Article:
Beth is a PhD student in the Department of Forest and Conservation Sciences at UBC. As a Master’s student at the University of Montana, she studied how slow-growing ponderosa pine trees live longer than fast-growing trees in natural populations due to a fundamental physiological trade-off between drought tolerance and growth based on xylem structure (see publication). She also helped design and analyze a drought experiment to show that plant water content predicts incipient seedling mortality because it integrates the effects of hydraulic failure and carbon depletion (see more). As an undergraduate, she studied how populations of yellow monkeyflower growing in thermal and nonthermal sites of Yellowstone National Park were phenotypically and genetically differentiated (see more).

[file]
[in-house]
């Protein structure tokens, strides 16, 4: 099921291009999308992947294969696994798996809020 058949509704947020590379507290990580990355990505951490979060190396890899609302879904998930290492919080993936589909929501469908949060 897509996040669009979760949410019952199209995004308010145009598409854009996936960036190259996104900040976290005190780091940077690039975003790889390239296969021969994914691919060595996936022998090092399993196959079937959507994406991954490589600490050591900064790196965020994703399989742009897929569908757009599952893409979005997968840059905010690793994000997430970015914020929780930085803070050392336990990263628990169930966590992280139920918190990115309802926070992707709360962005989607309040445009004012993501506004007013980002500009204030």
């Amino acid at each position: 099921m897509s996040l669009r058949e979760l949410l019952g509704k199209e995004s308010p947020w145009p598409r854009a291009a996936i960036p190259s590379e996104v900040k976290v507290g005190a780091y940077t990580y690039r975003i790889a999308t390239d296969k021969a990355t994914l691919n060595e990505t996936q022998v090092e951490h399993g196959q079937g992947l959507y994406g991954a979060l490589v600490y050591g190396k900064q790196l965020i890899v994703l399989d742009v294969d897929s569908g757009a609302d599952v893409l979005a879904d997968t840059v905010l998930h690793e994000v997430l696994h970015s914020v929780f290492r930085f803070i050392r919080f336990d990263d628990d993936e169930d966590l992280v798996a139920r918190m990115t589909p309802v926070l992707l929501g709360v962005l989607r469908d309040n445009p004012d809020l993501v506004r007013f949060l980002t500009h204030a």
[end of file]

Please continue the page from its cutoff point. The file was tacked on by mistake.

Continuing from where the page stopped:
Now, she is studying how western larch populations are adapted to climate to assess assisted migration strategies with climate change as a part of the CoAdapTree project.
Department of Forest Science, University of British Columbia, #3041 – 2424 Main Mall, Vancouver, BC, V6T 1Z4
|Links: CFCG project, CoAdapTree